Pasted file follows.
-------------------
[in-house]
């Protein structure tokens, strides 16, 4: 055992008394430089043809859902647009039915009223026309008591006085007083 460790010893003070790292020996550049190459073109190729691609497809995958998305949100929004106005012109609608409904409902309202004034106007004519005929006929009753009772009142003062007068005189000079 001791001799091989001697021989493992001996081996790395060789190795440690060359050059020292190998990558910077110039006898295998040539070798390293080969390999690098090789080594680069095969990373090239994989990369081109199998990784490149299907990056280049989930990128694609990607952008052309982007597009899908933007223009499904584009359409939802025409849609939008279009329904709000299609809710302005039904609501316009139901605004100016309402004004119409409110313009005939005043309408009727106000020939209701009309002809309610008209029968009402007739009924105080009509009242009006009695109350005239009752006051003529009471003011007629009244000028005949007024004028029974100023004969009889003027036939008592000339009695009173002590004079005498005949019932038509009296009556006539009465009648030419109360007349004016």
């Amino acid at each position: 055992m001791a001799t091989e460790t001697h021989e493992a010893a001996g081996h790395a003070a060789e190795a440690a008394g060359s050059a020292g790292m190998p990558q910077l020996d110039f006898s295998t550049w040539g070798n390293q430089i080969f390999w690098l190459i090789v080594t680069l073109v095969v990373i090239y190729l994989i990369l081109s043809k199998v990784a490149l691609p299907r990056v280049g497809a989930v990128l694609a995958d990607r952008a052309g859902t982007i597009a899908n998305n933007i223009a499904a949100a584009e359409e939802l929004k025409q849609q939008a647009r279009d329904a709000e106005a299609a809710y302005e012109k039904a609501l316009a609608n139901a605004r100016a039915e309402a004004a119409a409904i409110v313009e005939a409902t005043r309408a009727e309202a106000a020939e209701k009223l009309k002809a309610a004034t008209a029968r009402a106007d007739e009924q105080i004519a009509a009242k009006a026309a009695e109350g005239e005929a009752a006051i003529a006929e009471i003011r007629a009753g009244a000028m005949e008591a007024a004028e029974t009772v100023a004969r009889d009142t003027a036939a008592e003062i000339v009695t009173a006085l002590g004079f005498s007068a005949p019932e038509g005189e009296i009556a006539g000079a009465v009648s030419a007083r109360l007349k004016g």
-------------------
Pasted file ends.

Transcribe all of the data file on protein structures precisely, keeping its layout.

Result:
[in-house]
């Protein structure tokens, strides 16, 4: 055992008394430089043809859902647009039915009223026309008591006085007083 460790010893003070790292020996550049190459073109190729691609497809995958998305949100929004106005012109609608409904409902309202004034106007004519005929006929009753009772009142003062007068005189000079 001791001799091989001697021989493992001996081996790395060789190795440690060359050059020292190998990558910077110039006898295998040539070798390293080969390999690098090789080594680069095969990373090239994989990369081109199998990784490149299907990056280049989930990128694609990607952008052309982007597009899908933007223009499904584009359409939802025409849609939008279009329904709000299609809710302005039904609501316009139901605004100016309402004004119409409110313009005939005043309408009727106000020939209701009309002809309610008209029968009402007739009924105080009509009242009006009695109350005239009752006051003529009471003011007629009244000028005949007024004028029974100023004969009889003027036939008592000339009695009173002590004079005498005949019932038509009296009556006539009465009648030419109360007349004016």
């Amino acid at each position: 055992m001791a001799t091989e460790t001697h021989e493992a010893a001996g081996h790395a003070a060789e190795a440690a008394g060359s050059a020292g790292m190998p990558q910077l020996d110039f006898s295998t550049w040539g070798n390293q430089i080969f390999w690098l190459i090789v080594t680069l073109v095969v990373i090239y190729l994989i990369l081109s043809k199998v990784a490149l691609p299907r990056v280049g497809a989930v990128l694609a995958d990607r952008a052309g859902t982007i597009a899908n998305n933007i223009a499904a949100a584009e359409e939802l929004k025409q849609q939008a647009r279009d329904a709000e106005a299609a809710y302005e012109k039904a609501l316009a609608n139901a605004r100016a039915e309402a004004a119409a409904i409110v313009e005939a409902t005043r309408a009727e309202a106000a020939e209701k009223l009309k002809a309610a004034t008209a029968r009402a106007d007739e009924q105080i004519a009509a009242k009006a026309a009695e109350g005239e005929a009752a006051i003529a006929e009471i003011r007629a009753g009244a000028m005949e008591a007024a004028e029974t009772v100023a004969r009889d009142t003027a036939a008592e003062i000339v009695t009173a006085l002590g004079f005498s007068a005949p019932e038509g005189e009296i009556a006539g000079a009465v009648s030419a007083r109360l007349k004016g």